TWRA wants import restrictions on deer, elk carcasses

TWRA wants import restrictions on deer, elk carcasses

March 16th, 2018 by Staff Report in Breaking News

Concerned about a fatal disease that can decimate deer and elk populations, the Tennessee Wildlife Resources Agency is proposing to expand import restrictions on deer, elk, moose and caribou carcasses.

Presently the TWRA does not allow carcasses into Tennessee from 25 states and two Canadian provinces where chronic wasting disease has been documented.

The agency is proposing to keep out carcasses from the entire U.S. and Canada, according to a new release.

Hunters now can only bring out-of-state deer, elk, moose, or caribou back home from those states and provinces if they have been butchered or prepared based upon strict criteria. 
They may bring back meat that has bones removed; cleaned antlers, skull plates and teeth, finished taxidermy and antler products and hides or tanned products. 

"This change will make our import restriction rule easy to understand," Chuck Yoest, an assistant chief in TWRA's Wildlife Division, said in the release. "No matter where a hunter travels outside of Tennessee, import restrictions must be followed. It also helps strengthen our message about how serious this disease is."

CWD is a contagious and deadly neurological disorder that affects members of the deer family known scientifically as cervids. Prions — misfolded or abnormal proteins — are responsible for CWD transmission.

Prions are found throughout a diseased animal's body, but are concentrated in an animal's eyes, brain, tonsils, spleen and lymph nodes. Animals can pick up the disease from other animals or from contaminated food, water or environtment.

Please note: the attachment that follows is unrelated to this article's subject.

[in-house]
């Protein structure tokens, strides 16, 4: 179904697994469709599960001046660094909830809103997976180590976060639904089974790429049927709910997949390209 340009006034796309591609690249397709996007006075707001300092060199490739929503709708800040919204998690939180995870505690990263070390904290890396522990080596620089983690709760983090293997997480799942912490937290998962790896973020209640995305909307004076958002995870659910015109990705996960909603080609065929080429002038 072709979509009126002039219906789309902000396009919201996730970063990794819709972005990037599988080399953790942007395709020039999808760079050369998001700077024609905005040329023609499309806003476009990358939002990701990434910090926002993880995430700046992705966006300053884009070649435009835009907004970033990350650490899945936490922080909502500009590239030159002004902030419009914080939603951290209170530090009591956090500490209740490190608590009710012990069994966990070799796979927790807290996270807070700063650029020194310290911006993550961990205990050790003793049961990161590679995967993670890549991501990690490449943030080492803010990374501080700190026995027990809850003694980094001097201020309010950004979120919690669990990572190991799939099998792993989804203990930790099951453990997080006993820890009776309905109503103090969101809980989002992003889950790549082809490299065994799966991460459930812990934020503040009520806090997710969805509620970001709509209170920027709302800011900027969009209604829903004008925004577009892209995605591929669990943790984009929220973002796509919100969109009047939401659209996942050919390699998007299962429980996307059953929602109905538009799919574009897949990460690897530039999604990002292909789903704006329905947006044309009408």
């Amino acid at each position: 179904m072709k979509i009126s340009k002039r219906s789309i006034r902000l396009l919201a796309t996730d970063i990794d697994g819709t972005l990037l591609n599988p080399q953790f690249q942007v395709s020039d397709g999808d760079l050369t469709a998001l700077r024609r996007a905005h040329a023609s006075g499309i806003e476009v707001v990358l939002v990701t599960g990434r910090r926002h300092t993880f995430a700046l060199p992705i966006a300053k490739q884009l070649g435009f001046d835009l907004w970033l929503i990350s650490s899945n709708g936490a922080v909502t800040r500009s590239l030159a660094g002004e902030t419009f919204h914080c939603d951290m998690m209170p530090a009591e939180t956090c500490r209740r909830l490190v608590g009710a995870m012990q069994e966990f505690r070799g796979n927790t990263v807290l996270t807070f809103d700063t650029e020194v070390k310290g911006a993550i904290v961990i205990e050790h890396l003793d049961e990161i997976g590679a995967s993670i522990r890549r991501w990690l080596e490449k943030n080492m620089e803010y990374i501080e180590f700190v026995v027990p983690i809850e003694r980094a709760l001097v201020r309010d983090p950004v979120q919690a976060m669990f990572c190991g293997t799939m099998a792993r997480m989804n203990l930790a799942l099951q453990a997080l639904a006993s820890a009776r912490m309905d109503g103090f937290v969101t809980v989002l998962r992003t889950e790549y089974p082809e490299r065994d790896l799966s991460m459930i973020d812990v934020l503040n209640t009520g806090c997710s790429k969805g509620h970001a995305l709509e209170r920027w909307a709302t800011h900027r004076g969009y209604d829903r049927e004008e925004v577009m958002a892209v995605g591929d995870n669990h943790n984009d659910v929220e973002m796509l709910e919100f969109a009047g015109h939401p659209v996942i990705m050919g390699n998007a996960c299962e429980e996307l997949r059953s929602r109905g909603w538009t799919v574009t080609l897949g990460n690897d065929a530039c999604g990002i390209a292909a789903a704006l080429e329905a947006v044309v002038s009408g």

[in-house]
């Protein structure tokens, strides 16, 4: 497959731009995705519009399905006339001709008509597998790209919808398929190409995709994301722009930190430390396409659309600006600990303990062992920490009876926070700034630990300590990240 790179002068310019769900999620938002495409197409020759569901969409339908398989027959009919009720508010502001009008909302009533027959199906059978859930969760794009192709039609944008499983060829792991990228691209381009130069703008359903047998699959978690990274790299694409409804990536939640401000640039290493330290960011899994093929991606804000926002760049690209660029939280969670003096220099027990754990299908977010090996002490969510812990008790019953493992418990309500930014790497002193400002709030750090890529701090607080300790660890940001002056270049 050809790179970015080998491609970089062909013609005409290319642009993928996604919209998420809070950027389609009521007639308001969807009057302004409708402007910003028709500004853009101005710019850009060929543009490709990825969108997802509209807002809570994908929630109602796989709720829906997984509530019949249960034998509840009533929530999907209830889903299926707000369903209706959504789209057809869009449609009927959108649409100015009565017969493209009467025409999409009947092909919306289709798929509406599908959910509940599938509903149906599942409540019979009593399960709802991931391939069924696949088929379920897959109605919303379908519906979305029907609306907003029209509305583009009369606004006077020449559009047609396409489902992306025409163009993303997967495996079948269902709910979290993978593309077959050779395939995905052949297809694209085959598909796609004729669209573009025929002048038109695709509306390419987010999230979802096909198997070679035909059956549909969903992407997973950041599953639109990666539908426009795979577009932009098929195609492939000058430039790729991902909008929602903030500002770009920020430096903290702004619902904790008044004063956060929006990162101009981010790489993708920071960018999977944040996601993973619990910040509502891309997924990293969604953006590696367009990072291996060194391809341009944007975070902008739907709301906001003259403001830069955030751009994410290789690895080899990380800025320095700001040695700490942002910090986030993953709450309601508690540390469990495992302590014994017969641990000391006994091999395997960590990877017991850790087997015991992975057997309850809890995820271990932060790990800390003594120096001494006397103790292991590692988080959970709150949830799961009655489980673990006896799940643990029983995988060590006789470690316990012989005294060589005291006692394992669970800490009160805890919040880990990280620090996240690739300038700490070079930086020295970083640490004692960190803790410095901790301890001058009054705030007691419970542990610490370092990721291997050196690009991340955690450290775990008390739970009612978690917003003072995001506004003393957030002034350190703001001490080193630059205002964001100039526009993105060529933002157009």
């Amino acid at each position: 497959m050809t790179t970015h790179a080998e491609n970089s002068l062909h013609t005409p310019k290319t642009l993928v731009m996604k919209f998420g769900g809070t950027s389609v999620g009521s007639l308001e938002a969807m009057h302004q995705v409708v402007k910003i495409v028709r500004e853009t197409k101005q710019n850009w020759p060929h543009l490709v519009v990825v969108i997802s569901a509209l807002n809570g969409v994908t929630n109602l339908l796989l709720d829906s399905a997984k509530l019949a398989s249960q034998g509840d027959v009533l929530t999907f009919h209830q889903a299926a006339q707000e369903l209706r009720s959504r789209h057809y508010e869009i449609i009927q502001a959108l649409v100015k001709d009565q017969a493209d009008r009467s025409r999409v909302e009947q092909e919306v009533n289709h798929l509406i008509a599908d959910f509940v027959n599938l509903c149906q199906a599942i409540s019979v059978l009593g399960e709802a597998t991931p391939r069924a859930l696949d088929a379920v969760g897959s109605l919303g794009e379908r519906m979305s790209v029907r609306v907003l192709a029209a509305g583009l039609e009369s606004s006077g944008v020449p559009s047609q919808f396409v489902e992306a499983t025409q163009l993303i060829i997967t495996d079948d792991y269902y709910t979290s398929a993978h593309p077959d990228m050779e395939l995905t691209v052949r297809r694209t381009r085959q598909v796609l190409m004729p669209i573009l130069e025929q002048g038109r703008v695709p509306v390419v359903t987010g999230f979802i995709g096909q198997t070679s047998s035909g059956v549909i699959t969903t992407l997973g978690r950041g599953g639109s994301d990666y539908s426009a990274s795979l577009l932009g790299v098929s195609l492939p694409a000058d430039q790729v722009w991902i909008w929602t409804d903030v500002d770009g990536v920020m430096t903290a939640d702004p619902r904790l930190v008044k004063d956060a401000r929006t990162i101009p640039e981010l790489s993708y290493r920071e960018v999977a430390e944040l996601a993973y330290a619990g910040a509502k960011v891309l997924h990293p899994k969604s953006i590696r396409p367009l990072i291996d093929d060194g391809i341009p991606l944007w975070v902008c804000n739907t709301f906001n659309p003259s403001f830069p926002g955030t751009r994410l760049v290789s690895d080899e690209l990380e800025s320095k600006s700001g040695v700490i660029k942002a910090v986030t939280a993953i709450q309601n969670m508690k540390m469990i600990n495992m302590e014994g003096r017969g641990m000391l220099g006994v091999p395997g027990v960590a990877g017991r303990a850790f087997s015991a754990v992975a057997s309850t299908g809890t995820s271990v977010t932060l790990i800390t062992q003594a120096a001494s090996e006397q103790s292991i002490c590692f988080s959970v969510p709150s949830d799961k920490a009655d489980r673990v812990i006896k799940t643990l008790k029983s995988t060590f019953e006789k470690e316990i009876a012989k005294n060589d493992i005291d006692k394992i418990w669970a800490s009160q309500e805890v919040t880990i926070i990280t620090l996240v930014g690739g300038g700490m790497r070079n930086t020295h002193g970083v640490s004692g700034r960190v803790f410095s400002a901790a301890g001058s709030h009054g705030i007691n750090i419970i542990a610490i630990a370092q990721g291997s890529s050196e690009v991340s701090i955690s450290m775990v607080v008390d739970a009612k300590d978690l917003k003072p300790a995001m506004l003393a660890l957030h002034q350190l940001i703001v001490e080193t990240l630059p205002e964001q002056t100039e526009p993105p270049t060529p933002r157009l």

The import restrictions aim at protecting native herds of white-tailed deer throughout Tennessee and the small population of elk in the eastern portion of the state.

"We have hunters who often return from trips with an elk, deer, moose, or even caribou carcass," Yoest said. "We don't want hunters to unintentionally introduce CWD to Tennessee through infected tissues."

While CWD is considered 100 percent fatal once contracted, it is not known to harm humans or livestock. States that have documented CWD, including Mississippi and Arkansas, are attempting to contain it.

"We also have a CWD plan ready for use, but it implementing it will mean changing the way we manage our deer and elk herds and be very expensive," Yoest said.

The amended rule will now be sent from the 13-member Tennessee Fish and Wildlife Commission to the State Attorney General's Office for review.


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